This week’s Woman of the Week is written by Iona MacPherson
October is Black History Month so I would like to start it off by writing this year’s first ‘Woman of the Week’ on an incredibly talented black woman (who you may have seen in this summer’s Paralympic games).
Kadeena Cox is a para-sport athlete who competes in the T37 sprint (on the track), as well as in para-cycling events. She was born in Leeds, to two Jamaican immigrants, in 1991 – however she was not born with her disability. She began her sporting career, playing hockey as a teenager, but then switched to athletics and sprinting when she was 15. In the following years she began to win medals in the sport – winning bronzes in both the Manchester Open and English Athletics Open Championships in 2007. Her track success continued and in 2012 she won bronze in the 200 metres at the BUCS Championships, which were held at the Olympic Stadium in London. A year later she broke the 12-second barrier in the 100 metres in the Northern Athletics Championships.
Her career was going well and she had even been in training for the Olympics when, in May 2014, she suffered a stroke. A few months later she was diagnosed with multiple sclerosis, meaning she now has to take “18 to 19 tablets a day, plus an injection every other day.” However, instead of giving up on sport, she decided to train for the Paralympics in two sports – cycling and track sprinting. She said, in recent interviews, that she doesn’t know whether she’ll be able to even compete in the Tokyo 2020 games, as multiple sclerosis is so poorly understood, so she decided to compete in two sports in Brazil 2016. It seems to have been a good decision on her part as, this summer, she won gold in both the cycling and athletics – as well as another silver and bronze in sprinting (something her coaches thought was borderline impossible). This also means she is the first British Paralympic athlete since 1988 to win medals in two sports. As well as these successes, in the Beijing 2022 Winter games, she wants to compete in the bobsleigh events.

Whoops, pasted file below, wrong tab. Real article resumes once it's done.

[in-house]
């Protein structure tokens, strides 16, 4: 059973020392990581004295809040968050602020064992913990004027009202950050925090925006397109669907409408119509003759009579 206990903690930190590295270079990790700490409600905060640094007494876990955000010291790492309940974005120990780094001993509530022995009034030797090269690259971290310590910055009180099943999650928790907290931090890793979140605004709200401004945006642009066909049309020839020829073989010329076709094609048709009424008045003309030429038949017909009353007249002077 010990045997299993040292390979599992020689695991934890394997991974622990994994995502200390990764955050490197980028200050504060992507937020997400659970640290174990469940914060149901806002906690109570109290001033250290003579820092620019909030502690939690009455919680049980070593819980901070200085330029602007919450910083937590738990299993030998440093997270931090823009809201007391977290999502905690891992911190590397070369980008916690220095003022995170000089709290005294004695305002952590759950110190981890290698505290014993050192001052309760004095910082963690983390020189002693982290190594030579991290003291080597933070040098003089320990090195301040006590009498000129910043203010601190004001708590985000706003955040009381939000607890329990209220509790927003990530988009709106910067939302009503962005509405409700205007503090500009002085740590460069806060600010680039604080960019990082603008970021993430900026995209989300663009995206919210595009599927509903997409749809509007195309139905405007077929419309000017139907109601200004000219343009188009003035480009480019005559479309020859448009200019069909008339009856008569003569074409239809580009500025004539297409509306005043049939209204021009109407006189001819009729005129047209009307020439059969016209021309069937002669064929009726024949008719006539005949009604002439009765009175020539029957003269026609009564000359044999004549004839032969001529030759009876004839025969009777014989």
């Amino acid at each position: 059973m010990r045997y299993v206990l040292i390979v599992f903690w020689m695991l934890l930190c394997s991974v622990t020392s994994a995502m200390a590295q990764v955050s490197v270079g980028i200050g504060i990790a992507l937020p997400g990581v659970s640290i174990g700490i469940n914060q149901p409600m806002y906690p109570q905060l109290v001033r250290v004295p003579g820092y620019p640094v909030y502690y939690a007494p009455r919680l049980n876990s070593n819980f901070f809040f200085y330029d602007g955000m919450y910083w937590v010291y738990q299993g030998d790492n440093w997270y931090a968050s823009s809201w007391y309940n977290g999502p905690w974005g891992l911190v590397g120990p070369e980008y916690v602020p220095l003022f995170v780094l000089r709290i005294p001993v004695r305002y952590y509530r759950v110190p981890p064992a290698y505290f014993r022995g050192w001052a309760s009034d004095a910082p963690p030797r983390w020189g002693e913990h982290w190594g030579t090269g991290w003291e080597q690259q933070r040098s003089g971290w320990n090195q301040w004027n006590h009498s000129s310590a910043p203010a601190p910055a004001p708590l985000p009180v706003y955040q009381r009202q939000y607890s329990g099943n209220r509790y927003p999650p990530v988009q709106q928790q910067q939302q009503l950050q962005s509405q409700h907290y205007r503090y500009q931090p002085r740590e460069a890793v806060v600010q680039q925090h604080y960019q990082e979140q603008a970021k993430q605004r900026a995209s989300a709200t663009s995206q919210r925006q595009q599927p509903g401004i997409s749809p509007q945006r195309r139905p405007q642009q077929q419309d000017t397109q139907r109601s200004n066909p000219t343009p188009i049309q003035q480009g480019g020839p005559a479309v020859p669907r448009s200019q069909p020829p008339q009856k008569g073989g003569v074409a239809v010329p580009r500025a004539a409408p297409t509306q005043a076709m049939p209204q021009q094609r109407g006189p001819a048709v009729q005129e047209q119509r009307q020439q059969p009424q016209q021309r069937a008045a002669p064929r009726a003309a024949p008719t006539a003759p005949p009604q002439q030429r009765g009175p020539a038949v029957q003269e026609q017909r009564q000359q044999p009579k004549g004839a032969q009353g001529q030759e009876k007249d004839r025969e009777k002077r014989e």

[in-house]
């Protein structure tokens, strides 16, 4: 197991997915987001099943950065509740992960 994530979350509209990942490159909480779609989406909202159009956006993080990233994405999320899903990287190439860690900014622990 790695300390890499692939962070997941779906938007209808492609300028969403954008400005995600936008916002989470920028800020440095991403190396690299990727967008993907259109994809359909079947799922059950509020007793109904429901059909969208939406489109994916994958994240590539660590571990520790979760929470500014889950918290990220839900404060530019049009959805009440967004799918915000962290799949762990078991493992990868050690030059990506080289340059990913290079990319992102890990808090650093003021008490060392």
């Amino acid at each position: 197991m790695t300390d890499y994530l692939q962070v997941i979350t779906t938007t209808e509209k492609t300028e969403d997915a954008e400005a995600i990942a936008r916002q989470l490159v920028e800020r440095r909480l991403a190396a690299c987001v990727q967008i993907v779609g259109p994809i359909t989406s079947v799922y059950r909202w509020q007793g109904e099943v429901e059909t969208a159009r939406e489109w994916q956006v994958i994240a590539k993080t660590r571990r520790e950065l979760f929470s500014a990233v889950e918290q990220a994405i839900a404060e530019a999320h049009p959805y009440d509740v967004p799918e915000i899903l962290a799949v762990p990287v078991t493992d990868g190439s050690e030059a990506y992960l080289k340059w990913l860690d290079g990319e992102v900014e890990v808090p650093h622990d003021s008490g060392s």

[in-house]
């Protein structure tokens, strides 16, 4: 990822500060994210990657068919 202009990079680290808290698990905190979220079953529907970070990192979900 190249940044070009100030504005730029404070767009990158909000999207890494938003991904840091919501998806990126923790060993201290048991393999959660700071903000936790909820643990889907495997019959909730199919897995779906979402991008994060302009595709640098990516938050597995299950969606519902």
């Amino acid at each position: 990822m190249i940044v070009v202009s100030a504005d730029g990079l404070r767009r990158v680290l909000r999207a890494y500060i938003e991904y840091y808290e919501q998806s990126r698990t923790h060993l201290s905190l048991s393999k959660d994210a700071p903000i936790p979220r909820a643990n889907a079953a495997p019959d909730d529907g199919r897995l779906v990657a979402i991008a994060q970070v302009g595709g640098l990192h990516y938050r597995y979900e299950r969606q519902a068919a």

As a black female, she hopes to inspire fellow black athletes, and many people have suggested that her success could encourage more black athletes to try both Olympic and Paralympic cycling – especially as there are currently no other black cyclists on the Olympic/Paralympic teams. Beyond the Paralympics, Kadeena wants to use her academic discipline in physiotherapy to set up her own neurophysiotherapy clinic, concentrating on children with cerebral palsy and seeing how sports can help them with mobility in their lives.